Independent Pursuits: Chess

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JUST AFTER the new year I enthused about the reissue of Vladimir Vukovic's The Art of Attack in Chess (Everyman Chess, pounds 16.99). Good middlegame books are thin on the ground so it's pleasing to be able to welcome a completely new one: John Watson's Secrets of Modern Chess Strategy (Gambit, pounds 19.99).

Watson, an experienced American international master and chess teacher, is among the admirable minority of chess authors who always include plenty of their own original analysis. His latest ambitious project is best characterised by the subtitle Advances since Nimzowitsch, referring to the great Aaron Nimzowitsch's three books in the mid to late Twenties - Blockade, My System and Chess Praxis, which, roughly speaking, set out the hypermodern manifesto in reaction to earlier classical theories of chess.

Watson has divided his material into two parts: "The Refinement of Traditional Theory", essentially a reprise of the old ideas and Nimzowitsch's emendations with some small further modern twists; and the more radical "New Ideas and the Modern Revolution".

In the earlier chapters, there are many gentle references to bombast from the past. One interesting case is in the Ruy Lopez after 1 e4 e5 2 Nf3 Nc6 3 Bb5 a6 4 Ba4 Nf6 5 0-0 Be7 6 Re1 b5 7 Bb3 d6 8 c3. Here Black always used to play 8 ...Na5 9 Bc2 c5 but Bogoljubow introduced 8 ...0-0 which the great Jose Raoul Capablanca strongly criticised.

Nowadays play usually continues 9 h3 when Black can if he wishes continue Na5 10 Bc2 c5, so this seemed to make no sense at all. But when I looked for the stem games between 1922 and 1924, it turned out that several players, including Capablanca himself, had attempted to punish Bogoljubow starting 9 d4!? Bg4 - initially supposed to be strong but nowadays not greatly regarded.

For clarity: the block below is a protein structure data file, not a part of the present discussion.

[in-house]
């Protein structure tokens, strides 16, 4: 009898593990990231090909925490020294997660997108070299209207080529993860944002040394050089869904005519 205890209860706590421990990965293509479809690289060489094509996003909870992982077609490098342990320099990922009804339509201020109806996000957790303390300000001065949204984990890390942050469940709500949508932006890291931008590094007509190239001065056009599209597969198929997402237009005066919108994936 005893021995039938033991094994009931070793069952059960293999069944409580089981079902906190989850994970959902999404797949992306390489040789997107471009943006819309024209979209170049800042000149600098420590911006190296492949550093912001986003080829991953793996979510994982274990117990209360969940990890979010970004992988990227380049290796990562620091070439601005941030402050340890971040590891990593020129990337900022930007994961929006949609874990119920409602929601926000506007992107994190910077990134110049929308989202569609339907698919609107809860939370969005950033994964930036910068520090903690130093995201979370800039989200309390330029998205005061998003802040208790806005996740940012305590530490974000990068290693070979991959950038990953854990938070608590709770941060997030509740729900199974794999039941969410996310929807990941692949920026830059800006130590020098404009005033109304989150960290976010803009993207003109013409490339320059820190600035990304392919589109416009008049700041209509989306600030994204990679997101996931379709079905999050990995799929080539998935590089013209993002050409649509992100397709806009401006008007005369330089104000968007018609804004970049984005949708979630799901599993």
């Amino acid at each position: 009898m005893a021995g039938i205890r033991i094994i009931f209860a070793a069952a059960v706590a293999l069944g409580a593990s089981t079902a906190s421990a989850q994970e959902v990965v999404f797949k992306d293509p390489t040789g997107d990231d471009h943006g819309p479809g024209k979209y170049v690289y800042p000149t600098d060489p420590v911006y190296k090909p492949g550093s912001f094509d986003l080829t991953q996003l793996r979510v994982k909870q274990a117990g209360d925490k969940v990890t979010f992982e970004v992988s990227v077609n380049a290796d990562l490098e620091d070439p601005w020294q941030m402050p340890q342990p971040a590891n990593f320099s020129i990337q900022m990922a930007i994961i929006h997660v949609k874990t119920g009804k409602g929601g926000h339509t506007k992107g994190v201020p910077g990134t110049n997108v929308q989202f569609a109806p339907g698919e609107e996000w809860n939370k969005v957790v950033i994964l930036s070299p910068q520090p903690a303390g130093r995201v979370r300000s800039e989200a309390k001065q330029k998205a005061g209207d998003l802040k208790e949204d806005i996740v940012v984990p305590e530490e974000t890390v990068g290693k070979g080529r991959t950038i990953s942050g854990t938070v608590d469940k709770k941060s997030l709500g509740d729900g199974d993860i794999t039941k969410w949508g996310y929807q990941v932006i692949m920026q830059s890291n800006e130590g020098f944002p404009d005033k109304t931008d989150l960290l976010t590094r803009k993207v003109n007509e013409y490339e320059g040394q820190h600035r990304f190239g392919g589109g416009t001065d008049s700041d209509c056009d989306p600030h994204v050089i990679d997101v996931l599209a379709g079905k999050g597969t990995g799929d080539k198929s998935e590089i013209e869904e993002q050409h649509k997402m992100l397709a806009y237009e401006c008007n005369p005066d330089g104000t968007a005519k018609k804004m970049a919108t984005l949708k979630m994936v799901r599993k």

The second part is best characterised by the chapter headed "Rule Independence", for modern play is refreshingly free of general preconceptions. Watson's project consists mainly in mapping out the new principles which underlie players' choices: but the great problem is to decide which of these principles, new or old apply specifically. While no book, however good, can substitute for experience at the chessboard, this excellent tome gives a splendid grounding.

White: Tigran Petrosian

Black: Svetozar Gligoric

Varna Olympiad 1962

In this example from the Chapter on the "Exchange Sacrifice", White is faced with the threat of ...Raf6 followed by ...e4. The solution is obvious today.

26 Bf3! Raf6 27 Re1! Nd3 28 Rfe2 Nxe1 29 Qxe1 Re8 30 c5 Rff8 31 Ne4. Here Gligoric offered a draw which Petrosian was happy to accept.